We collect every last can of spray paint and Mark zips up his bag. He pulls me to my feet, but I fall right back down. I’m dizzy from the pain in my head. He drags me away from the dumpster, and I can see blue lights flashing down the street. “Come on, Zack. You’ve got to stay with me here. Come on, get up. Get up! We have to get out of here.”
I stumble to my feet as he drags me by the arm through the back parking lot. The sirens are getting louder and louder and there is blue light shining on the ground just a hundred feet to our left. We crawl through a hole at the bottom of the fence. Mark is still dragging me along as we run through the woods. He trips over a tree root and falls hard taking me down with him. He lies there for a while breathing heavily, but his breathing slows with every second that passes. We’re safe now.
He says we should head back to his house to get cleaned up and that Tony probably ran home. I tell him that I’ll just go to my house, but thanks anyway. He shrugs and walks off to the path we took to get to the school. I sit down on a rock. My jeans were caked with dirt and blood is soaking the torn knees.
I take out my phone to call home, and I see that I have one new text message. It’s from Mom. “Hope you’re having fun. Call me when you need a ride home.” Oh, yeah, I am just having the time of my life right now. This has been such a great night. So great that I just want to go home and never leave. Ever. Because this is so fun that I never want it to happen again. How did I even get myself into this mess? As I start to dial, I realize that when Mom picks up I’m going to have to explain that to her. She’s going to want to know how I got to be in the woods behind my school and why my jeans are torn and why I’m all dirty. She can’t know about this. Never. I’m not going to tell her. What she doesn’t know won’t hurt her. I’ll just call Bryan and have him pick me up. Then Mom will never have to- Wait, how is he going to do that? I’m in the woods. I can’t go back out to the school. It’s crawling with cops. They’ll know what I was doing with Mark and Tony. Then they’ll tackle me to the ground and handcuff me. I’ll have to sit in the back of the squad car. They’ll throw me in jail, and make me wear that orange jumpsuit. My picture will be lined up with all these other criminals, and that janitor will point me out. “That’s the one.” Then I’ll rot away in prison forever, and it’s not my fault. I didn’t know what they were doing till it was too late. Please, just let me go!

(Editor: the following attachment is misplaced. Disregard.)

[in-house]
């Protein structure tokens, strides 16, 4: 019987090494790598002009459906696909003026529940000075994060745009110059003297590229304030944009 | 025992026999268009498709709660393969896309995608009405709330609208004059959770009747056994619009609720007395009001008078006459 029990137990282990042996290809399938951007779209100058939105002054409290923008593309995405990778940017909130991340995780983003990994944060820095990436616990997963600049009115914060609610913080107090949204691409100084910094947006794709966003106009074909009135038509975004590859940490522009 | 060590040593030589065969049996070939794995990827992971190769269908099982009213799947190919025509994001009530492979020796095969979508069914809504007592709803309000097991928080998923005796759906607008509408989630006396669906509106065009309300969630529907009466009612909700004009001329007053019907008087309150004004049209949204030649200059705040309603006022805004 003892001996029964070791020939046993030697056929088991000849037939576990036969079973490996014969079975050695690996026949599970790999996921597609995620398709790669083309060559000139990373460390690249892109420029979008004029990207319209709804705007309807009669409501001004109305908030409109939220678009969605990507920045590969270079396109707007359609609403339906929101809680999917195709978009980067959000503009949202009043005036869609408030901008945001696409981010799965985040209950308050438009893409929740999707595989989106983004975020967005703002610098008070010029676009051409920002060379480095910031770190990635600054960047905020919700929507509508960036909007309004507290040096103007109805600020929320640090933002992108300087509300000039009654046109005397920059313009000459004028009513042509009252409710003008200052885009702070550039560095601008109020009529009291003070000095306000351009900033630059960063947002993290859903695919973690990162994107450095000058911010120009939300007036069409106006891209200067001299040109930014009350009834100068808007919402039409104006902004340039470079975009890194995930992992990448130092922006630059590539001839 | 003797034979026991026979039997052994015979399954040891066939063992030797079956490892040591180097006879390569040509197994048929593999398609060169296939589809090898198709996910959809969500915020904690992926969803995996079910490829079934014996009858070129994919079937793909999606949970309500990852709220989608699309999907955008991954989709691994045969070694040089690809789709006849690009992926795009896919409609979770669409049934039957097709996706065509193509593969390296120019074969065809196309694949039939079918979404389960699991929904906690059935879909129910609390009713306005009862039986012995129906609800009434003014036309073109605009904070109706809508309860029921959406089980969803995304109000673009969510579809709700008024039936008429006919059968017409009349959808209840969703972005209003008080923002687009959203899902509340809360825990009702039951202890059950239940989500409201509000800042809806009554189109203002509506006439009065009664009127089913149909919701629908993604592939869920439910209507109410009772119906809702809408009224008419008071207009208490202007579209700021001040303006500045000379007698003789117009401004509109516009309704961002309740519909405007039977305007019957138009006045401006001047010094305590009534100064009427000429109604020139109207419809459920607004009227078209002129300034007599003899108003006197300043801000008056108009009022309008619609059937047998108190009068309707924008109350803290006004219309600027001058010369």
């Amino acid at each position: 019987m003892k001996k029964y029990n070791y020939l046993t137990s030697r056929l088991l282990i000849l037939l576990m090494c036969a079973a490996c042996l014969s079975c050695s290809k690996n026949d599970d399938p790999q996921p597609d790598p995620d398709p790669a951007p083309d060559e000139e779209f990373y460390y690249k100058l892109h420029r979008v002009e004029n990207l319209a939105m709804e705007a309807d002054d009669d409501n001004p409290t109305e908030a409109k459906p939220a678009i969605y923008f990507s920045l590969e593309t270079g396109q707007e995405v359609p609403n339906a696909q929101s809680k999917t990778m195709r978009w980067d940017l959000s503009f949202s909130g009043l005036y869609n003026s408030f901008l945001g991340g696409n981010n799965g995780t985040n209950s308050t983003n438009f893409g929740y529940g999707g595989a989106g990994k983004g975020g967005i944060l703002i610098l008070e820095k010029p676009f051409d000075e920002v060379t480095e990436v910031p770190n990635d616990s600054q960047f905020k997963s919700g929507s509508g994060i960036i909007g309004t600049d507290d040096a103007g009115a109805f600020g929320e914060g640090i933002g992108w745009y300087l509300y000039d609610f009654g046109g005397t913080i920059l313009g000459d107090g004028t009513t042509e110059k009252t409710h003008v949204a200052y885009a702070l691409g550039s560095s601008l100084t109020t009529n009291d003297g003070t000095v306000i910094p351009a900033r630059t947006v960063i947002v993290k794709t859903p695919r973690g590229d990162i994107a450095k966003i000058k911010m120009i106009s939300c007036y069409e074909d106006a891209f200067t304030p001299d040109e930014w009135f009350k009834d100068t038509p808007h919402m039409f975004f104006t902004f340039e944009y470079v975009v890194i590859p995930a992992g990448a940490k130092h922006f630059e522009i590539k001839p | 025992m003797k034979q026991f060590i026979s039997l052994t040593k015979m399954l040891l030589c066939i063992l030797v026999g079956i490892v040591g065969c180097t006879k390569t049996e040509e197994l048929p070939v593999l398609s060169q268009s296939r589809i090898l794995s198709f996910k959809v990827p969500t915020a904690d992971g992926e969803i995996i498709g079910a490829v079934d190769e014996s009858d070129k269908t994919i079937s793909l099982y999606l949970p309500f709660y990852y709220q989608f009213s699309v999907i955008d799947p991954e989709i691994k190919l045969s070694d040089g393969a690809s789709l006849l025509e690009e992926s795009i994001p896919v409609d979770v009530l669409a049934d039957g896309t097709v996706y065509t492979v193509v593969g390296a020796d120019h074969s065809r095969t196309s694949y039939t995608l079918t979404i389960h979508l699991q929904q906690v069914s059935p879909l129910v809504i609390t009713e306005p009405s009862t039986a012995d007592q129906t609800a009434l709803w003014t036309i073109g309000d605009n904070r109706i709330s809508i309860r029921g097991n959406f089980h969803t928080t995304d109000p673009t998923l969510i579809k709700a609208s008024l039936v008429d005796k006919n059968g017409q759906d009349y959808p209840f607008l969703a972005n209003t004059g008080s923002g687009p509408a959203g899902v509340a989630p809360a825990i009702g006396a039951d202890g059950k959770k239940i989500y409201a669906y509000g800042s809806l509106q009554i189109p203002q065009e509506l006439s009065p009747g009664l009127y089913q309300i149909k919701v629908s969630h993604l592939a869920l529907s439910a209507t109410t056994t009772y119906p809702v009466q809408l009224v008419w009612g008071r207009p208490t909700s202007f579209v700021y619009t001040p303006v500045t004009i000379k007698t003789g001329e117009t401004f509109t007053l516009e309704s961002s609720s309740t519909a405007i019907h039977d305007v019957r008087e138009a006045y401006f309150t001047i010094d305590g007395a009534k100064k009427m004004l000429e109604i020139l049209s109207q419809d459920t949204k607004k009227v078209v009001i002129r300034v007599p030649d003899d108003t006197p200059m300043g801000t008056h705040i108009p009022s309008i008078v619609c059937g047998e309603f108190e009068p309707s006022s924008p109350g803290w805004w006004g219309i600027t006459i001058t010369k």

I walk through the woods until there are no more trees anymore. I know I’m in the park now. It’s only four blocks from the school, but that’s far enough. I take the ski mask off and toss it in a trash can. I dial Bryan’s cell phone number. I really hope he’s already out and not at home. I don’t want Mom to ask where he’s going. It rings seven times before he picks up.
“What do you want, Zack? I’m trying to drive.”
Oh, thank God. “Since you’re out already, can you pick me up?”
“Can’t you just get Mom to do it?”
“Fine. Where are you?”
“I’ll be there in five minutes.”
I get in the passenger’s side of the car when he pulls up. His eyes bug out to the size of quarters when he sees me. I must look worse than I thought.
“What were you doing?”
I didn’t really want him to know. I didn’t want anyone to know. “Playing man hunt.”
“Then why do you look like you’ve been mugged?”
My eyes dart around the car. I don’t know how to answer.
“You weren’t, were you? Did you have any money on you? If they stole something we have to report it to the cops.”
“No!” I can’t let him keep making assumptions. He’s going to tell the cops, or worse, Mom. I tell him everything, but make him promise to keep it a secret. Mom can’t find out. I’ll be in debt to him now till the day I die. And longer.